Volume 19, Number 3 | June 2-8, 2006

Downtown Express file photo by Elizabeth Robert

A Little League game on the ballfields.

B.P.C.A. wets down artificial turf idea

By Ashley Tusan Joyner and Anindita Dasgupta

These days, chatter about the lack of safe play space for children in Downtown Manhattan isn’t hard to come by. Some Downtowners are hoping to convert the Battery Park City ballfields to artificial turf to increase the available playing time.

“The scarcity of playing space is a very important issue for all the kids who live Downtown,” said J.C. Chmiel, coordinator of the Downtown Little League’s Majors Division. “It’s a tremendous crime for children not to have anywhere else to play.”

Community advocates say the idea to swap natural grass for synthetic turf would free up delicate fields that currently remain closed for nearly half of the year due to wear and tear and climate sensitivity.

“There is a lot of time that the fields are just not playable or accessible to the youth,” said Paul Goldstein, Community Board 1’s district manager. “It seems clear that if there was turf on the fields, there would be more time for kids to play.”

However, Jim Cavanaugh, president of the Battery Park City Authority, said that artificial turf may not be the best option to give kids more playing time. “We are not convinced that putting in artificial turf will increase playing time,” he said in a telephone interview Wednesday. “We realize that they want to maximize their playing time on the fields, but we feel that there are other ways to do that. We’re going to see if we can meet their needs at least partway while still keeping the natural turf.”

Cavanaugh did say that the turf would allow the parks to open earlier. Currently, the fields open in early April. “Even then it’s still a little cold,” he said. He said there are many aspects of natural turf that help the environment. Natural grass absorbs and cleanses runoff rainwater, for example. “Those are factors that you lose when you take out grass and put in plastic,” he said.

However, replacing the natural fields would cost the B.P.C.A. more than just the environmental benefits of natural grass. Since 2000, the authority has mandated stricter environmentally-friendly guidelines. Each new building is now required to have roof top gardens and recycling programs. Cavanaugh is hesitant about setting up artificial turf in the parks, while telling neighborhood developers to plant vegetation. “We didn’t want to contradict ourselves,” he said.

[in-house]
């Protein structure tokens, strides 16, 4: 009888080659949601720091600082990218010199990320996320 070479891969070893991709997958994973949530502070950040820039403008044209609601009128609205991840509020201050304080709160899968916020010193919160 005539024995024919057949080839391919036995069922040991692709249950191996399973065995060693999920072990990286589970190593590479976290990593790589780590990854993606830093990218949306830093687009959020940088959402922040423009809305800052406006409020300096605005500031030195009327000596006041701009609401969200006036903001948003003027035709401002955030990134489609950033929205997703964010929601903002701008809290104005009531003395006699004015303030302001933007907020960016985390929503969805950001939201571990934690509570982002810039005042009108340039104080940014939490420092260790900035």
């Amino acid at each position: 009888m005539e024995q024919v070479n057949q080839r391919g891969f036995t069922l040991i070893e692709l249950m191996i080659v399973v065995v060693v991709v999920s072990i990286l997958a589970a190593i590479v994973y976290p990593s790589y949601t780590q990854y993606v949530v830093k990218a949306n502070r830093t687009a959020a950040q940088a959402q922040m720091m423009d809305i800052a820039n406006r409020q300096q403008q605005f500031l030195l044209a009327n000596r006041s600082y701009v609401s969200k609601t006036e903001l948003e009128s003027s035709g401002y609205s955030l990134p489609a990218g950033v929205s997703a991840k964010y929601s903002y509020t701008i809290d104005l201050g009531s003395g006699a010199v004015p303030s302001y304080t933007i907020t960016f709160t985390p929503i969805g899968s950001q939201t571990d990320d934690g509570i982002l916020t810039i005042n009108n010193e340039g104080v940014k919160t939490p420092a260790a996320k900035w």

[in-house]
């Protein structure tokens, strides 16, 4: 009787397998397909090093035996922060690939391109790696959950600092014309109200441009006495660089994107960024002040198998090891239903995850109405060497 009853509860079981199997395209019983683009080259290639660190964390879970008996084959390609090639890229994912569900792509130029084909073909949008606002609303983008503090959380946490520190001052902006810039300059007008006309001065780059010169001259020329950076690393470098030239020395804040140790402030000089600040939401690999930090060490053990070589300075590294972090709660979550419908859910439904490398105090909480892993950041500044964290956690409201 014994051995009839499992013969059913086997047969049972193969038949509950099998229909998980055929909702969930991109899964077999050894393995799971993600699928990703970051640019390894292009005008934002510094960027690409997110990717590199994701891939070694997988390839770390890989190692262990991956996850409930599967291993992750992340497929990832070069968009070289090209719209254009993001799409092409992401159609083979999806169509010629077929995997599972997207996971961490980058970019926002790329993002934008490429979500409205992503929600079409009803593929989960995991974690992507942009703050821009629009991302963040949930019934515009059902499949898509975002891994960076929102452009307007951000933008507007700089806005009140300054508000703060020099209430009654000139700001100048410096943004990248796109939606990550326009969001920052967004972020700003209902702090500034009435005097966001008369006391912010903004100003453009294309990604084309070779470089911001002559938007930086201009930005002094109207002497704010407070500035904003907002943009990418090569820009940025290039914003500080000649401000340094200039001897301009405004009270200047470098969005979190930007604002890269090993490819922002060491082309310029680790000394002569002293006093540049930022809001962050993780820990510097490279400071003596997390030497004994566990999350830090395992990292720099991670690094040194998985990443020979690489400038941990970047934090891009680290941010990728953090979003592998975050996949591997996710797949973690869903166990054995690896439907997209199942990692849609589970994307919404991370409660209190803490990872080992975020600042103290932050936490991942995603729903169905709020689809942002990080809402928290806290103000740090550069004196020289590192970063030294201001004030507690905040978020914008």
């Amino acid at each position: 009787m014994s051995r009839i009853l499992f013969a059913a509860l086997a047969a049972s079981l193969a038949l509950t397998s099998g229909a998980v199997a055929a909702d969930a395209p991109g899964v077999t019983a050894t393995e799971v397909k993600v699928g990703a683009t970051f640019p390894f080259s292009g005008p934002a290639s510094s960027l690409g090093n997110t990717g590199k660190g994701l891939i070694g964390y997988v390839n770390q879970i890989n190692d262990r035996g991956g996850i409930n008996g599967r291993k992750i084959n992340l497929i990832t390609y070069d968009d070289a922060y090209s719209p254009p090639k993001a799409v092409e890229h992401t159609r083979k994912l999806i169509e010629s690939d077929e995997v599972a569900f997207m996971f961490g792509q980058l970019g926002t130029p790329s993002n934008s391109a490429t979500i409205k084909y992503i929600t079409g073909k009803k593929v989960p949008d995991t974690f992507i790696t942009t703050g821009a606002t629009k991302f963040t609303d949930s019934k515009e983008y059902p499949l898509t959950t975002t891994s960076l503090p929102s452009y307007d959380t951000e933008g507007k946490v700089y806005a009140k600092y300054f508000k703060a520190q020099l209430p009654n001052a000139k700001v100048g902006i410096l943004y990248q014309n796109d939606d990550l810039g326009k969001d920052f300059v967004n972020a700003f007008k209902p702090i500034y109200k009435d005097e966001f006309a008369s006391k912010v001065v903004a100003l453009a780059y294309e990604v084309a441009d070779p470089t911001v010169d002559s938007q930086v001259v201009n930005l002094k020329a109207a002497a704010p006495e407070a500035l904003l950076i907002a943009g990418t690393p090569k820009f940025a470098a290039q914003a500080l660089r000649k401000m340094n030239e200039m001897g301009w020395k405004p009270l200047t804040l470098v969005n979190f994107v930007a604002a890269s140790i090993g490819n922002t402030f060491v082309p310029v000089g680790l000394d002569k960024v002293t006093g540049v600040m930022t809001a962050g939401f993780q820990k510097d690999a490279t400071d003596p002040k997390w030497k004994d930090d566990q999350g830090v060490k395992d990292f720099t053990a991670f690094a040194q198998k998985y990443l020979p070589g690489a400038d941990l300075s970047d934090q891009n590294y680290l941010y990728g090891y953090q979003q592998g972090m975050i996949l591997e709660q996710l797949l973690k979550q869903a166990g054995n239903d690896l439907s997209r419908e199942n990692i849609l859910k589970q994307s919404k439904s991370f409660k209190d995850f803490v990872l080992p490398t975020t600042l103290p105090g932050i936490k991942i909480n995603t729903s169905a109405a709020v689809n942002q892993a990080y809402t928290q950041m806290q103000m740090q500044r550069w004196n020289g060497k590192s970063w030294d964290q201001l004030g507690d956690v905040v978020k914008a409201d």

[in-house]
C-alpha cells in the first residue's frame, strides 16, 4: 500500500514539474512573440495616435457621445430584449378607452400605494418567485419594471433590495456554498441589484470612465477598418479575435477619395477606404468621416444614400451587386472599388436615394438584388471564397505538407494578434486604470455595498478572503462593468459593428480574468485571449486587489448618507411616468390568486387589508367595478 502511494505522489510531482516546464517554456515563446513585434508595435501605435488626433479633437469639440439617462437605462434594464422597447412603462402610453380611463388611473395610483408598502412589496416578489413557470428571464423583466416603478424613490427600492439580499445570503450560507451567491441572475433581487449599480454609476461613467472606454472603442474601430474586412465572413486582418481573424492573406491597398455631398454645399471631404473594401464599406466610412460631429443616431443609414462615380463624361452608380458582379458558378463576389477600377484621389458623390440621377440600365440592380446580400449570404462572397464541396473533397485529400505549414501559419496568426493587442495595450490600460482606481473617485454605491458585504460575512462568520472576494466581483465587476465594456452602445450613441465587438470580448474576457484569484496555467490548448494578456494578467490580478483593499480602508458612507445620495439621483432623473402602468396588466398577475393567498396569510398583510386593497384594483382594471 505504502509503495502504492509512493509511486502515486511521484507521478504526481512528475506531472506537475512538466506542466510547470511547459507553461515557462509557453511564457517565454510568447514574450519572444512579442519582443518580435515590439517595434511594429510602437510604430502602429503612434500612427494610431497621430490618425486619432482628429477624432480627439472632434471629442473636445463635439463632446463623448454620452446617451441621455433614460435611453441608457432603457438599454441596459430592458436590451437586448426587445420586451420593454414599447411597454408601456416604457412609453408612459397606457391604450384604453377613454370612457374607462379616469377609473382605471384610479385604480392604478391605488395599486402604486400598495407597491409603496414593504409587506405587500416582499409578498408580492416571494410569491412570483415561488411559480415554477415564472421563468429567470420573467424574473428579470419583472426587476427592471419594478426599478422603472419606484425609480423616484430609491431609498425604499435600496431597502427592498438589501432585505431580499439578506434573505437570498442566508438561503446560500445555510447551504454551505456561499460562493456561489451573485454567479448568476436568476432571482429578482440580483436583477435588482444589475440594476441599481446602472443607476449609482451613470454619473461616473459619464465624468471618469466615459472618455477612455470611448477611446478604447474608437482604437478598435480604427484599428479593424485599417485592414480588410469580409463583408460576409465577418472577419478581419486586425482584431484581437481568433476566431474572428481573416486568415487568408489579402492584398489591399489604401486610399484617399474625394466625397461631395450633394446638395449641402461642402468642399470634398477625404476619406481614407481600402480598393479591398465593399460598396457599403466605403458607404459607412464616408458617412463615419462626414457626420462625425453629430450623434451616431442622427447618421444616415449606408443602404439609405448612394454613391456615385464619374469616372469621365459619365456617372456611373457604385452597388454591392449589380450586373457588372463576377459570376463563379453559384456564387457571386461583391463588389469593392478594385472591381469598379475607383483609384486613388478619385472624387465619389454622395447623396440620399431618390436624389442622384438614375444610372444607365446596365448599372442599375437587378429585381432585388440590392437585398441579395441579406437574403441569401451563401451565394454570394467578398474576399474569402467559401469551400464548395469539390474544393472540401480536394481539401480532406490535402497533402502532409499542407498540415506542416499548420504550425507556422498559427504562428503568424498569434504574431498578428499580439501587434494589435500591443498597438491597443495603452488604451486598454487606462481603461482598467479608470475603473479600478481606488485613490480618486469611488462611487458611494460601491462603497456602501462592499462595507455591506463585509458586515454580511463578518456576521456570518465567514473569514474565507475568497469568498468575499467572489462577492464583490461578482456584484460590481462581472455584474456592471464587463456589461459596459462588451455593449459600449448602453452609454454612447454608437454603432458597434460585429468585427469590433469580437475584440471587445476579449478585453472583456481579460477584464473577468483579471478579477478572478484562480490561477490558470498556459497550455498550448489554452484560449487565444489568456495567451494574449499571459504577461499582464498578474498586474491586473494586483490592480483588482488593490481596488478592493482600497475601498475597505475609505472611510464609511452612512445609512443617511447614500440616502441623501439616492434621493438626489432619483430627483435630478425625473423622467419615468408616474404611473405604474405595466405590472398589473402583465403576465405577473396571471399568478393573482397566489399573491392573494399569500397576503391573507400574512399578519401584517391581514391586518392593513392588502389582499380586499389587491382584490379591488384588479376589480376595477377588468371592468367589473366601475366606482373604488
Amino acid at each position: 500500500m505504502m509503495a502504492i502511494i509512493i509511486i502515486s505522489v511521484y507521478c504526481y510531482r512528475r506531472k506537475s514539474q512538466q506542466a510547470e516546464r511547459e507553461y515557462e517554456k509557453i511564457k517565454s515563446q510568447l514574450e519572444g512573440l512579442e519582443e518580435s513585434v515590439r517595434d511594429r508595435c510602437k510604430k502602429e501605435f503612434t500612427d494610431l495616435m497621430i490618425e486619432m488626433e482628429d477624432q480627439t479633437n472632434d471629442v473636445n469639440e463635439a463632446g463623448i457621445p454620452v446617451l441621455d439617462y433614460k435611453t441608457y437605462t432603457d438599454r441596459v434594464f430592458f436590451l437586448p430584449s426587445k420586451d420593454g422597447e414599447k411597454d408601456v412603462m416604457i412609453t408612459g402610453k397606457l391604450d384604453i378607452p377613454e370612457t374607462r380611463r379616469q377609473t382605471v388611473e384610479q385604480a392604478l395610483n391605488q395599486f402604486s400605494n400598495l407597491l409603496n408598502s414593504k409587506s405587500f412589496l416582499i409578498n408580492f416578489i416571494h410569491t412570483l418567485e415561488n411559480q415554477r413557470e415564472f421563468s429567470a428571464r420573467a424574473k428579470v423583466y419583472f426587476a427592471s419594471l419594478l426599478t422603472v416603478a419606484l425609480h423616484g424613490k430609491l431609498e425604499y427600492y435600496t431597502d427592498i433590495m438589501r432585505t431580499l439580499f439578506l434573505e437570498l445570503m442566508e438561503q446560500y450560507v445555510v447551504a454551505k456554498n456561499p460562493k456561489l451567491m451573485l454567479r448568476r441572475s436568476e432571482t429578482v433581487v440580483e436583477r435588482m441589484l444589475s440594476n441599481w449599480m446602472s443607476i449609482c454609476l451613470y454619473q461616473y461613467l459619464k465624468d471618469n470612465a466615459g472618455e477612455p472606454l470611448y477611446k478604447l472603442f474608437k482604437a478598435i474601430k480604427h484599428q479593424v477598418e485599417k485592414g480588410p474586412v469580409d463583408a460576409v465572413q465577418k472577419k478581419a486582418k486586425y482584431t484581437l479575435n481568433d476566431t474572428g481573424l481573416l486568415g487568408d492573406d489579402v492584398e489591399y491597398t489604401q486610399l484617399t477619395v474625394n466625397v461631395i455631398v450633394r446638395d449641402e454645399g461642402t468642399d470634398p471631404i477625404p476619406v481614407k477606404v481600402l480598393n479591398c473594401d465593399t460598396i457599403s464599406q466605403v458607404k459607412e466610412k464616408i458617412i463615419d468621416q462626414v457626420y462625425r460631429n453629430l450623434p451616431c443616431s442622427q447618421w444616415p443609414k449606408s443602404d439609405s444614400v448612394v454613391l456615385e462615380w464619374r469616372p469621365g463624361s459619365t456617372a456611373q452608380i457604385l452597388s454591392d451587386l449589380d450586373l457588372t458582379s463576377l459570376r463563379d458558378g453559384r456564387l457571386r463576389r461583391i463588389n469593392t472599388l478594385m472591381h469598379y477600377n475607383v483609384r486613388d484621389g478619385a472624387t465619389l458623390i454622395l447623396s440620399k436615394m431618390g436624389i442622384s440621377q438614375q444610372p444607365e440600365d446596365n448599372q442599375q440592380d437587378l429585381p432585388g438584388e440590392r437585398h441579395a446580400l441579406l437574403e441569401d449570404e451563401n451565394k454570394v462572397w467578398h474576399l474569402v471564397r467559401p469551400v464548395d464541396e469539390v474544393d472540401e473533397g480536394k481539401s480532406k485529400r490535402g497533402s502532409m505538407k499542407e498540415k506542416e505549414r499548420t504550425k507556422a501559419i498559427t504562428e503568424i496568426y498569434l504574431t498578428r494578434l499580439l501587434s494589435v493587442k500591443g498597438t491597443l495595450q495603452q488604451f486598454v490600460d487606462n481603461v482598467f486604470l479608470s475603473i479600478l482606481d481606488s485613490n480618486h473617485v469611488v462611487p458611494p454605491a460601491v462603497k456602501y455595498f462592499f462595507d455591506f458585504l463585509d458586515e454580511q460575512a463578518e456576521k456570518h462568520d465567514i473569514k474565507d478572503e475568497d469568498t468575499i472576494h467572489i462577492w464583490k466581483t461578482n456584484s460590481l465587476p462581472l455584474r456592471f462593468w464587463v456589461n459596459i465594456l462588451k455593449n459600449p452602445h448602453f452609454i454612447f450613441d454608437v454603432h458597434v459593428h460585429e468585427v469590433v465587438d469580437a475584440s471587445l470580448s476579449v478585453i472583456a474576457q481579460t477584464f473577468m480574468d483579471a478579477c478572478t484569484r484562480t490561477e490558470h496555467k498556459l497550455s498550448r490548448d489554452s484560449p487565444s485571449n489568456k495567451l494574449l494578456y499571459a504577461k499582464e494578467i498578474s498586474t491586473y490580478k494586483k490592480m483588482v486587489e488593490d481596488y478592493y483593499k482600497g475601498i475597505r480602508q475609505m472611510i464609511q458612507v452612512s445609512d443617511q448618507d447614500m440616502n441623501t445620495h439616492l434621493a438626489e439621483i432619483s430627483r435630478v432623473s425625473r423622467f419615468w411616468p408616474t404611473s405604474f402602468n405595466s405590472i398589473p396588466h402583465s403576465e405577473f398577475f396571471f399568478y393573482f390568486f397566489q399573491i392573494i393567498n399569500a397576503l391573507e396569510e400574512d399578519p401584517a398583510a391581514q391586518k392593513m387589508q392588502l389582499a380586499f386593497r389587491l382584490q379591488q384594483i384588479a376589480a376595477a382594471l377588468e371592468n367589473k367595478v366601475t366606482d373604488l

Cavanaugh said that the Battery Park City Authority is in the process of finding more time for the leagues. He said, “We have already freed up fields on Mondays in June and we’re trying to extend that to see if there are additional hours available.”

For some, the technical perks of turf are as plain as the color green. When it rains, fields of grass tend to flood and fields of turf do not. Installment and maintenance costs for turf fields ring in at a fraction of the dollars it takes to reseed and upkeep plots of grass each season. And when it comes to sports activity, turf tends to have truer buoyancy and resilience during play.

Cavanaugh acknowledged that recovery time of natural grass is longer, but he explained that the Battery Park City Authority is trying to work with their maintenance staff to allow as much time as possible to players.

C.B. 1’s Goldstein said it will be less time than players would have with turf.

“We like grass too, we just have different priorities,” said Goldstein. “If turf means so many more kids and others can have access to the fields, we will continue to try to win naysayers over.”


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